I know Douglas Lilburn is supposed to be one of the greatest composers New Zealand has produced, but for the life of me I can’t enjoy his music. Almost without exception it seems to have nothing I can call a melody, or even a melodic line. Okay this might not be considered any big deal, except that he seems to rely on little rhythmic phrases or small movements repeated again and again, and in the end there’s nothing you can hang your hat on.
His early music almost gets melodic, and then it’s as if he eschewed (word of the day) the idea of melody and decided as time went on he’d go for nothing that struck anyone in the nature of a melody. Now there are plenty of composers who can’t be considered melodic in the first instance, but none of them seem quite to throw melody out the window, the way Lilburn does. By the time he’s in the middle of his career he’s writing stuff that floats around the piano but doesn’t seem to have any beginning, middle or end, and in his later works he’s even tossed that stuff aside and gone for electronic music – which of course makes him very modern and therefore the darling of all those who chase modernism as an idol to be adored at all costs. Even their musical commonsense.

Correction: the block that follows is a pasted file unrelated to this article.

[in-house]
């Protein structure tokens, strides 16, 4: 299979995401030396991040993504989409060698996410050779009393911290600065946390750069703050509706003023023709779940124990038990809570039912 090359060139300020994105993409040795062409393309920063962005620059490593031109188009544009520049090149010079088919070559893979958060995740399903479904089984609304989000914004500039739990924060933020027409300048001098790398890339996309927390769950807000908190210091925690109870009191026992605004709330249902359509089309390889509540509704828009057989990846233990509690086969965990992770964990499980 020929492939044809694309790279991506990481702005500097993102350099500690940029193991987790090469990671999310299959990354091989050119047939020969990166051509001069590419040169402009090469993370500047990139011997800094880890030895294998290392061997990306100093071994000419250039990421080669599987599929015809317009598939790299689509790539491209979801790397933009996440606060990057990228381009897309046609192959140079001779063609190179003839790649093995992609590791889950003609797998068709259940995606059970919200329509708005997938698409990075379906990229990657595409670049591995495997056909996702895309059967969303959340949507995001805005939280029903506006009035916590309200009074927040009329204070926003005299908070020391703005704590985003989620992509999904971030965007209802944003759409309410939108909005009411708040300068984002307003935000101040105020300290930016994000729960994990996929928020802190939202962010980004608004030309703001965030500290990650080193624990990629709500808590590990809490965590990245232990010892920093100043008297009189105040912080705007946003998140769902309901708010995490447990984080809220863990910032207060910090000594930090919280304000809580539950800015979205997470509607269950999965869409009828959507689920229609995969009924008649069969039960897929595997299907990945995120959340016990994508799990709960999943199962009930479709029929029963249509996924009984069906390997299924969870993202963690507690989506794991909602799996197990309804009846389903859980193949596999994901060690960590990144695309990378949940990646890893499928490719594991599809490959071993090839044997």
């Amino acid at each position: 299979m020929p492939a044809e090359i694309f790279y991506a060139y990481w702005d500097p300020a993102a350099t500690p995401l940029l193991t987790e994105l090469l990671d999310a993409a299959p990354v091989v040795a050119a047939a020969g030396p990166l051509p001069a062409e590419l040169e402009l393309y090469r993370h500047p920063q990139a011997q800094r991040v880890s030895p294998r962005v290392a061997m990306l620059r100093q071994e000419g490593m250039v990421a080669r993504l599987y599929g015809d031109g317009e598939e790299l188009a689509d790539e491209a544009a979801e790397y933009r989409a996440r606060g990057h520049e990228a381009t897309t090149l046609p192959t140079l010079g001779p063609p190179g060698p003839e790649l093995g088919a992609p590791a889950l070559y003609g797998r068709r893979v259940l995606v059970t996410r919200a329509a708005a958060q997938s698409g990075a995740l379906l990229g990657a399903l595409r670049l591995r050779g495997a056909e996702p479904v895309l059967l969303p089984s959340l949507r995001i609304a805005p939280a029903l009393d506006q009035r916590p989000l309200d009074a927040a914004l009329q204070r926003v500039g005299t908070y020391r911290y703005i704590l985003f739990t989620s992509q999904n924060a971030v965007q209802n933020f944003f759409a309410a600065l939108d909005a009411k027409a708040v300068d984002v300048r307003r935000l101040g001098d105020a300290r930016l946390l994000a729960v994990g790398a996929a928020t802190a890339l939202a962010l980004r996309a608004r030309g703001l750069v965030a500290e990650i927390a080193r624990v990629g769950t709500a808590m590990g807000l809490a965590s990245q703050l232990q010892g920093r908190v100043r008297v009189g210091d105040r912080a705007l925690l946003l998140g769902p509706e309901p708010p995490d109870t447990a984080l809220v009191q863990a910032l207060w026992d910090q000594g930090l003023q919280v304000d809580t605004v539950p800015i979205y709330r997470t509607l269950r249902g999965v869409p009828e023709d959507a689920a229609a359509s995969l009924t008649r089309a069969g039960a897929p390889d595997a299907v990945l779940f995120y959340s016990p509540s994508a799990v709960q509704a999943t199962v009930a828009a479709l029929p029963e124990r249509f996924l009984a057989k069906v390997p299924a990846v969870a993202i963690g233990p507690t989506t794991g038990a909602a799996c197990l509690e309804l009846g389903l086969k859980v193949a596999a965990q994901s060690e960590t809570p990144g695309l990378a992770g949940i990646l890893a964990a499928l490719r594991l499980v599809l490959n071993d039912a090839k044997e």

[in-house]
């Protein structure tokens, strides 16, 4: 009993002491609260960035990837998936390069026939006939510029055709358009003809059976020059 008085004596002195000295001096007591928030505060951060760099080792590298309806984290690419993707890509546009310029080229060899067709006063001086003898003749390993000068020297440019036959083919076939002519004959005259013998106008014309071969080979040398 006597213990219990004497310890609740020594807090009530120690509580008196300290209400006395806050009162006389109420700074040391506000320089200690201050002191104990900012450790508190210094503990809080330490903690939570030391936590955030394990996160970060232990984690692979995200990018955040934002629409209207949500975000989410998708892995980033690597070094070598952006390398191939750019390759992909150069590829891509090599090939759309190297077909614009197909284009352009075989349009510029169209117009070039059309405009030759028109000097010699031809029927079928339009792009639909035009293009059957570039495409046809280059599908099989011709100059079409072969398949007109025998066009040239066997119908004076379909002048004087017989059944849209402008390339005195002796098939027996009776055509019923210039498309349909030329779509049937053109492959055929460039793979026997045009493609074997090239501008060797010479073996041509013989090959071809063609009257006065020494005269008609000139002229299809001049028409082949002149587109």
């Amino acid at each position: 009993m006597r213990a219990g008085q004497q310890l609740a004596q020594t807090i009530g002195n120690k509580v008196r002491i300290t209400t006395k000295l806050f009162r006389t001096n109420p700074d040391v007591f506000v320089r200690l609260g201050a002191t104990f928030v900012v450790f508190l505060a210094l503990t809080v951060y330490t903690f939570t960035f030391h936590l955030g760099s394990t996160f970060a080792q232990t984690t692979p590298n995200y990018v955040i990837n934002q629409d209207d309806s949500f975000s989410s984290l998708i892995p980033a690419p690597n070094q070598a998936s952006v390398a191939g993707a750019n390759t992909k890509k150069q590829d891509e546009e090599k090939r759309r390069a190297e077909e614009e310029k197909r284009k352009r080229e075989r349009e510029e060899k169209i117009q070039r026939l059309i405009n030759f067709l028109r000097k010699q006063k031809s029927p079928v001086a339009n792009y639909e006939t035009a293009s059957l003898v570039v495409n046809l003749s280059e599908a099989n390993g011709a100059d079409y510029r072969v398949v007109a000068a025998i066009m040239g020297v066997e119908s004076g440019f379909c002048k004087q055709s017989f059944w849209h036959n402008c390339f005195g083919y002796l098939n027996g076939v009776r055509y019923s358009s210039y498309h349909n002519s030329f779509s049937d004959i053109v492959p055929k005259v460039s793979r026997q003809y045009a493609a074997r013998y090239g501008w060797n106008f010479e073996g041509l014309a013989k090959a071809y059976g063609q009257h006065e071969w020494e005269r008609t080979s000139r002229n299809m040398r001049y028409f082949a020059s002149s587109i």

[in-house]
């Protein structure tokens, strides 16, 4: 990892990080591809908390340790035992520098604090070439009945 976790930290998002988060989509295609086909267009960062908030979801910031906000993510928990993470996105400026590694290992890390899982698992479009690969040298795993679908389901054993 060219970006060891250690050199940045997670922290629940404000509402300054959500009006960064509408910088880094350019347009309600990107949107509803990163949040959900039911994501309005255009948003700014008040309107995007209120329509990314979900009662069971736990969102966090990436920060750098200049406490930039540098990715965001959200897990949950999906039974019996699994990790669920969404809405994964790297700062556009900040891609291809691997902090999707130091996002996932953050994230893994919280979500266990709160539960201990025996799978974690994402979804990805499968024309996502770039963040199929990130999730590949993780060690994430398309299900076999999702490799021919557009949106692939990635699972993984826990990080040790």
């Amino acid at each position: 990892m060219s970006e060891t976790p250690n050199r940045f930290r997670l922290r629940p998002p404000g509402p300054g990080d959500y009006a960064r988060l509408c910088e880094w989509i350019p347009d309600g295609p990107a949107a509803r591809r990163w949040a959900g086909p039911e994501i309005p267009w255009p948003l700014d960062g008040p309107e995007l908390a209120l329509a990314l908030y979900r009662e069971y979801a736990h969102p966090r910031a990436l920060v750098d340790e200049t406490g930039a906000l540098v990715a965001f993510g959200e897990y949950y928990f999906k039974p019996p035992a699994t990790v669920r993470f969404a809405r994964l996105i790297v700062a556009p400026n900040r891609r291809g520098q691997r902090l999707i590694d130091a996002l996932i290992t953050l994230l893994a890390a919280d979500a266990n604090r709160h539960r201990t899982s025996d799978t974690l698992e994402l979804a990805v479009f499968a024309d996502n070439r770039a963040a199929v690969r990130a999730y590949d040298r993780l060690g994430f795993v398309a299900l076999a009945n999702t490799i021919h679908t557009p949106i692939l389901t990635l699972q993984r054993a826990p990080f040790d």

I struggle to like his music, as I mostly struggle to like Colin McCahon’s paintings. I hear the crowd saying both are very good, but I struggle to hear or see it. More on this anon, no doubt!
Just remembered that I have performed Sings Harry with a singer, Brent Read, in the last few years, and yes, there is some music there, but.....
What am I trying to say about it? That it's an exception to my criticism above. Maybe. It certainly has a melancholic quality, but it's also fairly early in his canon.
You can hear some of his music by clicking here.